Miklos Radnoti translation of "Letter to My Wife"

Miklos Radnoti translation of "Letter to My Wife"

A Poem by Michael R. Burch

Letter to My Wife
by Miklos Radnoti
translated by Michael R. Burch

A poem written during the Holocaust in Lager Heidenau, in the mountains above Zagubica, August-September, 1944

Deep down in the darkness hell awaits―silent, mute.
Silence screams in my ears, so I shout,
but no one hears or answers, wherever they are;
while sad Serbia, astounded by war,
and you are so far,
so incredibly distant.

Still my heart encounters yours in my dreams
and by day I hear yours sound in my heart again;
and so I am still, even as the great mountain
ferns slowly stir and murmur around me,
coldly surrounding me.

When will I see you? How can I know?
You who were calm and weighty as a Psalm,
beautiful as a shadow, more beautiful than light,
the One I could always find, whether deaf, mute, blind,
lie hidden now by this landscape; yet from within
you flash on my sight like flickering images on film.

You once seemed real but now have become a dream;
you have tumbled back into the well of teenage fantasy.
I jealously question whether you'll ever adore me;
whether―speak!―
from youth's highest peak
you will yet be my wife.

I become hopeful again,
as I awaken on this road where I formerly had fallen.
I know now that you are my wife, my friend, my peer ...
but, alas, so far! Beyond these three wild frontiers,
fall returns. Will you then depart me?
Yet the memory of our kisses remains clear.

Now sunshine and miracles seem disconnected things.
Above me I see a bomber squadron's wings.
Skies that once matched your eyes' blue sheen
have clouded over, and in each infernal machine
the bombs writhe with their lust to dive.
Despite them, somehow I remain alive.

Miklós Radnóti [1909-1944], a Hungarian Jew and fierce anti-fascist, was perhaps the greatest of the Holocaust poets. Before Radnóti was murdered by the Nazis, he was known for his eclogues, romantic poems and translations. He was born in Budapest in 1909. In 1930, at the age of 21, he published his first collection of poems, Pogány köszönto (Pagan Salute). His next book, Újmódi pásztorok éneke (Modern Shepherd's Song) was confiscated on grounds of "indecency," earning him a light jail sentence. In 1931 he spent two months in Paris, where he visited the "Exposition coloniale" and began translating African poems and folk tales into Hungarian. In 1934 he obtained his Ph.D. in Hungarian literature. The following year he married Fanni (Fifi) Gyarmati and they settled in Budapest. His book Járkálj csa, halálraítélt! (Walk On, Condemned!) won the prestigious Baumgarten Prize in 1937. Also in 1937 he wrote his Cartes Postales (Postcards from France); these poetic "snapshots" were precursors to his darker images of war, Razglednicas (Picture Postcards). During World War II, Radnóti published translations of Virgil, Rimbaud, Mallarmé, Eluard, Apollinare and Blaise Cendras in Orpheus nyomában (In the Footsteps of Orpheus). Conscripted into the Hungarian army, he was forced to serve on forced labor battalions, at times arming and disarming explosives on the Ukrainian front. In 1944 he was deported to a compulsory labor camp near Bor, Yugoslavia. As the Nazis retreated from the approaching Russian army, the Bor concentration camp was evacuated and its internees were led on a forced march through Yugoslavia and Hungary. During what became his death march, Radnóti recorded images of what he saw and experienced. After writing his fourth and final postcard, Radnóti was badly beaten by a soldier annoyed by his scribblings. Soon thereafter, the weakened poet was shot to death, murdered on November 9, 1944, along with 21 other prisoners who were unable to walk. Their mass grave was exhumed after the war and Radnóti's poems were found on his body by his wife, inscribed in pencil in a small Serbian exercise book. Radnóti's posthumous collection, Tajtékos ég (Clouded Sky or Foaming Sky) contains odes to his wife, letters, poetic fragments and his final Postcards. Unlike his murderers, Miklós Radnóti never lost his humanity, and his empathy continues to live on through his work. Beside his postcards and other poems and translations previously mentioned, Radnóti's "Letter to My Wife" is an especially touching poem that deserves to be read and remembered. So I have also included my translation of one of Radnóti's most intimate poems.―Michael R. Burch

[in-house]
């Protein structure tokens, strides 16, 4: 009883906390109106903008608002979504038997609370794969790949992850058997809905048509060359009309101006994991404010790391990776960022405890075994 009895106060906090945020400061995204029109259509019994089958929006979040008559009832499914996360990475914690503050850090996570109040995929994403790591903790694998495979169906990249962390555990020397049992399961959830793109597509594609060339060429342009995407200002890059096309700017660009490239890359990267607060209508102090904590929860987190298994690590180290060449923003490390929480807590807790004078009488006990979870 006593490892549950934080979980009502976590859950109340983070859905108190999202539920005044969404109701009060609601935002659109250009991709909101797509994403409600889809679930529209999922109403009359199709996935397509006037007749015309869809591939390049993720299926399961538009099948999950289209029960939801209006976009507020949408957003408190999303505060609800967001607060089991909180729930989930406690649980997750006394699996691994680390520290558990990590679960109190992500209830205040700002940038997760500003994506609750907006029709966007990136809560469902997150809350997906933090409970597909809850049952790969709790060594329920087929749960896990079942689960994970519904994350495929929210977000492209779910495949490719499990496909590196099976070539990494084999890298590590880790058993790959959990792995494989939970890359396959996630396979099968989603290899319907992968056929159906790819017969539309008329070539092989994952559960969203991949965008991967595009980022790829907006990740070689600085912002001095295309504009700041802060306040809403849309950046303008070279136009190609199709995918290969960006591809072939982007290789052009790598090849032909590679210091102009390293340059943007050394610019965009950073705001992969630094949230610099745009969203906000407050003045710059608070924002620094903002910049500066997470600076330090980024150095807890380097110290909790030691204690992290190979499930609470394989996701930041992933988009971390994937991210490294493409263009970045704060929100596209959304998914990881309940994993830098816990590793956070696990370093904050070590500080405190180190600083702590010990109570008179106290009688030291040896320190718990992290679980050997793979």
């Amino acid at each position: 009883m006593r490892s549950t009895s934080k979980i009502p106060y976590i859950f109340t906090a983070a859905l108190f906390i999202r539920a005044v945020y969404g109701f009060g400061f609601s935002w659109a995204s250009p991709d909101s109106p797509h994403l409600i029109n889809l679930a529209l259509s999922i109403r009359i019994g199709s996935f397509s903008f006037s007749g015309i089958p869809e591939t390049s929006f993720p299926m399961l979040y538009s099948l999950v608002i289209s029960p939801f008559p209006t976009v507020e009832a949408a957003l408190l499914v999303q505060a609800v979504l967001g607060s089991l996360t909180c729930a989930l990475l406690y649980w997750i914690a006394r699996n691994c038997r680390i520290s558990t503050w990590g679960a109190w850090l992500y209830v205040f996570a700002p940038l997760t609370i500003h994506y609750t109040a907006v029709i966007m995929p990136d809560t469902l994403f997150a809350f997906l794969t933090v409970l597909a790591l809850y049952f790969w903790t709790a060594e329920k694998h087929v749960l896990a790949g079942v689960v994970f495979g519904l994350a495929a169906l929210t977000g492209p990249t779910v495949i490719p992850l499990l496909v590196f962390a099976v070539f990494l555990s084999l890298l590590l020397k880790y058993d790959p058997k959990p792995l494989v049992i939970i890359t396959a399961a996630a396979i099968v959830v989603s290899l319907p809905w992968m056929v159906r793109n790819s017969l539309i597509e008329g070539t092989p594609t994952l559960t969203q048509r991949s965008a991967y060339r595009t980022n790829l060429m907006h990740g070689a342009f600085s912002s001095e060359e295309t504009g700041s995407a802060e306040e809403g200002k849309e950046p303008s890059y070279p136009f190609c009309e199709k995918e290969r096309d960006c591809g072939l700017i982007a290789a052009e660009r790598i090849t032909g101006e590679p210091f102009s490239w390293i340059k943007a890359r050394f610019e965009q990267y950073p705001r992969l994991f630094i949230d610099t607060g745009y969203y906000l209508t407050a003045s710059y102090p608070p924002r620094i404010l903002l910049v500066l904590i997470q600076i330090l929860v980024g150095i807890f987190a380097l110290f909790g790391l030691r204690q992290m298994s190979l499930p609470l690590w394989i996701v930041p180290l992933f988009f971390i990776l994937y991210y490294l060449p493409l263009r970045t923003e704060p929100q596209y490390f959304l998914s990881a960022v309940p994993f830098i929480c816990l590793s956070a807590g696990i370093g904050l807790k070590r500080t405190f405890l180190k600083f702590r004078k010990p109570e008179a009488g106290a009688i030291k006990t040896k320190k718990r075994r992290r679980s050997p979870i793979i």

© 2020 Michael R. Burch


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Added on January 15, 2020
Last Updated on January 15, 2020
Tags: Holocaust Poems, Holocaust Poetry, Concentration Camp, Death Camp, Death March, Miklos Radnoti, Wife, Letter, Hell, Serbia, Dreams, Psalm, Light, Shadow, Fantasy, Miracle, Miracles, Bombs